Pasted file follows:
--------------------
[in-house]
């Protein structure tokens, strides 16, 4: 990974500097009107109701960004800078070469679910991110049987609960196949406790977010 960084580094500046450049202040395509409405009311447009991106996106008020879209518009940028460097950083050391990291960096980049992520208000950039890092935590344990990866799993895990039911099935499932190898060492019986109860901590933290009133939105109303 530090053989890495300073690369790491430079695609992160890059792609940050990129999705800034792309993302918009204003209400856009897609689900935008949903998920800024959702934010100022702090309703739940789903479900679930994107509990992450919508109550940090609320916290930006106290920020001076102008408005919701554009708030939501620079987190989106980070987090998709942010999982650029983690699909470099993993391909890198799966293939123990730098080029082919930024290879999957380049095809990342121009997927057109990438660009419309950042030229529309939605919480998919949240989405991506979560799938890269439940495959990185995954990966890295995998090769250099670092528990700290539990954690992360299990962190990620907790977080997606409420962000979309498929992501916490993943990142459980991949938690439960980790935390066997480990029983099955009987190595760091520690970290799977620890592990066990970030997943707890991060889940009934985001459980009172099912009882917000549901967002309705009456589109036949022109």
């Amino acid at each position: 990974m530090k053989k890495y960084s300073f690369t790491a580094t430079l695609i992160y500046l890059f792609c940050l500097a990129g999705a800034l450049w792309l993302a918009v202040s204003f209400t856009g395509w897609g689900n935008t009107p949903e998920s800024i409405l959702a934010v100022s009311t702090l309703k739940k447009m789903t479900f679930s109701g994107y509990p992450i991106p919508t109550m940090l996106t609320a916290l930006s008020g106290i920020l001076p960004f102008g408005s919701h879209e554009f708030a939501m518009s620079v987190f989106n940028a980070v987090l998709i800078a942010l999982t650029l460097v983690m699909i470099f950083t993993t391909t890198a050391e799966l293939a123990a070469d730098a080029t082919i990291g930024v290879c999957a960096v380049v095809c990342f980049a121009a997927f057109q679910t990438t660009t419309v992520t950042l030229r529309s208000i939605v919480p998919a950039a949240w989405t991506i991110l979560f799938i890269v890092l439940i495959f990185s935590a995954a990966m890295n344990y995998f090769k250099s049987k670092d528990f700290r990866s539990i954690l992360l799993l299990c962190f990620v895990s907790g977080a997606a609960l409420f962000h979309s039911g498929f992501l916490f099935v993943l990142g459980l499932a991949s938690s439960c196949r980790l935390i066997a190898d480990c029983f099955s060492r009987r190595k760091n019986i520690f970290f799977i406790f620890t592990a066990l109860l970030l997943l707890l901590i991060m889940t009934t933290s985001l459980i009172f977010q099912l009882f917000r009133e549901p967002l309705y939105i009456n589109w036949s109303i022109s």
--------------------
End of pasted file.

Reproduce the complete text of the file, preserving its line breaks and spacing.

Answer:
[in-house]
């Protein structure tokens, strides 16, 4: 990974500097009107109701960004800078070469679910991110049987609960196949406790977010 960084580094500046450049202040395509409405009311447009991106996106008020879209518009940028460097950083050391990291960096980049992520208000950039890092935590344990990866799993895990039911099935499932190898060492019986109860901590933290009133939105109303 530090053989890495300073690369790491430079695609992160890059792609940050990129999705800034792309993302918009204003209400856009897609689900935008949903998920800024959702934010100022702090309703739940789903479900679930994107509990992450919508109550940090609320916290930006106290920020001076102008408005919701554009708030939501620079987190989106980070987090998709942010999982650029983690699909470099993993391909890198799966293939123990730098080029082919930024290879999957380049095809990342121009997927057109990438660009419309950042030229529309939605919480998919949240989405991506979560799938890269439940495959990185995954990966890295995998090769250099670092528990700290539990954690992360299990962190990620907790977080997606409420962000979309498929992501916490993943990142459980991949938690439960980790935390066997480990029983099955009987190595760091520690970290799977620890592990066990970030997943707890991060889940009934985001459980009172099912009882917000549901967002309705009456589109036949022109």
């Amino acid at each position: 990974m530090k053989k890495y960084s300073f690369t790491a580094t430079l695609i992160y500046l890059f792609c940050l500097a990129g999705a800034l450049w792309l993302a918009v202040s204003f209400t856009g395509w897609g689900n935008t009107p949903e998920s800024i409405l959702a934010v100022s009311t702090l309703k739940k447009m789903t479900f679930s109701g994107y509990p992450i991106p919508t109550m940090l996106t609320a916290l930006s008020g106290i920020l001076p960004f102008g408005s919701h879209e554009f708030a939501m518009s620079v987190f989106n940028a980070v987090l998709i800078a942010l999982t650029l460097v983690m699909i470099f950083t993993t391909t890198a050391e799966l293939a123990a070469d730098a080029t082919i990291g930024v290879c999957a960096v380049v095809c990342f980049a121009a997927f057109q679910t990438t660009t419309v992520t950042l030229r529309s208000i939605v919480p998919a950039a949240w989405t991506i991110l979560f799938i890269v890092l439940i495959f990185s935590a995954a990966m890295n344990y995998f090769k250099s049987k670092d528990f700290r990866s539990i954690l992360l799993l299990c962190f990620v895990s907790g977080a997606a609960l409420f962000h979309s039911g498929f992501l916490f099935v993943l990142g459980l499932a991949s938690s439960c196949r980790l935390i066997a190898d480990c029983f099955s060492r009987r190595k760091n019986i520690f970290f799977i406790f620890t592990a066990l109860l970030l997943l707890l901590i991060m889940t009934t933290s985001l459980i009172f977010q099912l009882f917000r009133e549901p967002l309705y939105i009456n589109w036949s109303i022109s």